Skip to content


Creating a system to clean contaminated soil and water

Associate Professor Hyeok Choi and chemistry Associate Professor Junha Jeon

Junha Jeon (left) and Hyeok Choi

What do nonstick cookware, food packaging, and fire retardants have in common? They all use filmforming foams called PFASs (per- and polyfluoroalkyl substances) to repel water and oil and fight hydrocarbonbased fires. Though useful, PFASs have a downside: Due to the extraordinarily strong C−F bonds they contain, the foams do not break down easily under normal conditions and are resistant to chemical reaction, contaminating soil and groundwater near the areas where they are made, used, and disposed.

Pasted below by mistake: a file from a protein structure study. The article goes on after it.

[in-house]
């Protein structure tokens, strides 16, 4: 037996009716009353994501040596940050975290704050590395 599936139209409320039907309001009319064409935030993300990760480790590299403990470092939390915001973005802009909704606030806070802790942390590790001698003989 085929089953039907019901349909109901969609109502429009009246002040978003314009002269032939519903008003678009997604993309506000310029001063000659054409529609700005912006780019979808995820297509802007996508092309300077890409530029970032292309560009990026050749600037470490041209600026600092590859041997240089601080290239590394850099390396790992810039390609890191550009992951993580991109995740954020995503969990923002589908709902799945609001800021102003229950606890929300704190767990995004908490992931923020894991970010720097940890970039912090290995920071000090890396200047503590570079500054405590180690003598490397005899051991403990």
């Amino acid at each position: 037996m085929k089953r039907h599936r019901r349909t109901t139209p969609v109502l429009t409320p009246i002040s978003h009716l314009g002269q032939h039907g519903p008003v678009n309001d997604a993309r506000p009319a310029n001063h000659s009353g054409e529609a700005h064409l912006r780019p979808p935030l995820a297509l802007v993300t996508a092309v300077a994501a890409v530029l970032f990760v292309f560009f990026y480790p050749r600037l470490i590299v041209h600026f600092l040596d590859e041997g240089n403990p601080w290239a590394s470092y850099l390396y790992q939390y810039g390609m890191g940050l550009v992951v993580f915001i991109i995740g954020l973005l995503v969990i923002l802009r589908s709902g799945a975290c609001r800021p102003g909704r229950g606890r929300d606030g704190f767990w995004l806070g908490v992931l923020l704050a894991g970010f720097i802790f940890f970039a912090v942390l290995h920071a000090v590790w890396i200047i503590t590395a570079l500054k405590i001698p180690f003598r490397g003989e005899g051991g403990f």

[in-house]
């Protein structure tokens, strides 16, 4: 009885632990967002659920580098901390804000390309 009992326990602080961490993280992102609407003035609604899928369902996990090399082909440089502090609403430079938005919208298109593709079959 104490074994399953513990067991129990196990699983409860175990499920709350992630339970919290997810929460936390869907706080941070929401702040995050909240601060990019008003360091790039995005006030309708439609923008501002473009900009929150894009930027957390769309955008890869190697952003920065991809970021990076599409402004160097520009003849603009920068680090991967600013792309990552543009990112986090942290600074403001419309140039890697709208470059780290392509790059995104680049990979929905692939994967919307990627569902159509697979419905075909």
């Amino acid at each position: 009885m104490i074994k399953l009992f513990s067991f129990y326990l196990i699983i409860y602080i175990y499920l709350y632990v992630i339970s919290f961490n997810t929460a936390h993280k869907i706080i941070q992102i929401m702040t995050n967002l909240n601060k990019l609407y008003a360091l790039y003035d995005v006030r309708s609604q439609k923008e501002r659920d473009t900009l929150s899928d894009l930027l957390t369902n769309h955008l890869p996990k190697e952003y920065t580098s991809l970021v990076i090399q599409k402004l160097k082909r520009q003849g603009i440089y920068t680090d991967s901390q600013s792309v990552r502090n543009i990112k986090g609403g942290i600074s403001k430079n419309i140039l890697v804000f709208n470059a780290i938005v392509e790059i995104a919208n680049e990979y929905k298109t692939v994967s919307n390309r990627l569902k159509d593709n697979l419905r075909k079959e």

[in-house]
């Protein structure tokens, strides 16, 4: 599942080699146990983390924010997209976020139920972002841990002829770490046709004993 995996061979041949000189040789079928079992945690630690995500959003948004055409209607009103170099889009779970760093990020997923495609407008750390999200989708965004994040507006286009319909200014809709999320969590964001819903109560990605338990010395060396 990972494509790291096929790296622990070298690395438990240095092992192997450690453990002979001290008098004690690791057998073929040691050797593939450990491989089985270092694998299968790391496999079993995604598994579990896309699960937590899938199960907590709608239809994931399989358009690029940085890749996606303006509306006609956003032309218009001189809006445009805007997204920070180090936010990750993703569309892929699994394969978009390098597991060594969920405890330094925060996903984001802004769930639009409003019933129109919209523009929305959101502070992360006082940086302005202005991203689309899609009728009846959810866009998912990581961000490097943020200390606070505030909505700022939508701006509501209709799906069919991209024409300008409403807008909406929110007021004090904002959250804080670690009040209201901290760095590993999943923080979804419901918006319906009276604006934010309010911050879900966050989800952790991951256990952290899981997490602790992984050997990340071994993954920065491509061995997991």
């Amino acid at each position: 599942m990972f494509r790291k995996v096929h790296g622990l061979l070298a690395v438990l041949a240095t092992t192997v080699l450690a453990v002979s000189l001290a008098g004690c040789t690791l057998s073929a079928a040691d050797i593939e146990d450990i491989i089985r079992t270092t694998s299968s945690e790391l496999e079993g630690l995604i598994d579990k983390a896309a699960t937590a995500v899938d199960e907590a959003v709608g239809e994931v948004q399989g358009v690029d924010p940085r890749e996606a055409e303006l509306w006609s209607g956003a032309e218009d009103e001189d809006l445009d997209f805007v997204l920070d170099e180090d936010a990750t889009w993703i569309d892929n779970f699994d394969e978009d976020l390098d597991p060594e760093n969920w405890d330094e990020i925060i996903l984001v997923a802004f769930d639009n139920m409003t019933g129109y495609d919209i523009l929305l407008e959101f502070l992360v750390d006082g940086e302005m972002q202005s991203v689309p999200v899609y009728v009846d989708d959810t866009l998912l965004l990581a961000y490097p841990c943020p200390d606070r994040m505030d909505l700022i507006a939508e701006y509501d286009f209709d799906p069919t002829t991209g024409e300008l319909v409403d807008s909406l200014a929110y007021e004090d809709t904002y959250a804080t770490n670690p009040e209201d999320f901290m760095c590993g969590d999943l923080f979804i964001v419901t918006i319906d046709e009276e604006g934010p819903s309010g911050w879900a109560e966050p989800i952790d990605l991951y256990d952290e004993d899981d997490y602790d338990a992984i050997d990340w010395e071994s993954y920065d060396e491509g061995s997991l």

That's where civil engineering Associate Professor Hyeok Choi comes in. He and chemistry Associate Professor Junha Jeon are using a U.S. Department of Defense grant to devise a system to allow easier cleanup of soil and groundwater contaminated by PFASs.

"Cleanup of environments that are contaminated with PFASs is a difficult, expensive process," says Ali Abolmaali, chair of the Civil Engineering Department. "Dr. Choi and Dr. Jeon's research in this field gives them a unique perspective that they can apply to the problem and use to create a solution that will benefit the environment while saving tax dollars."

Other Stories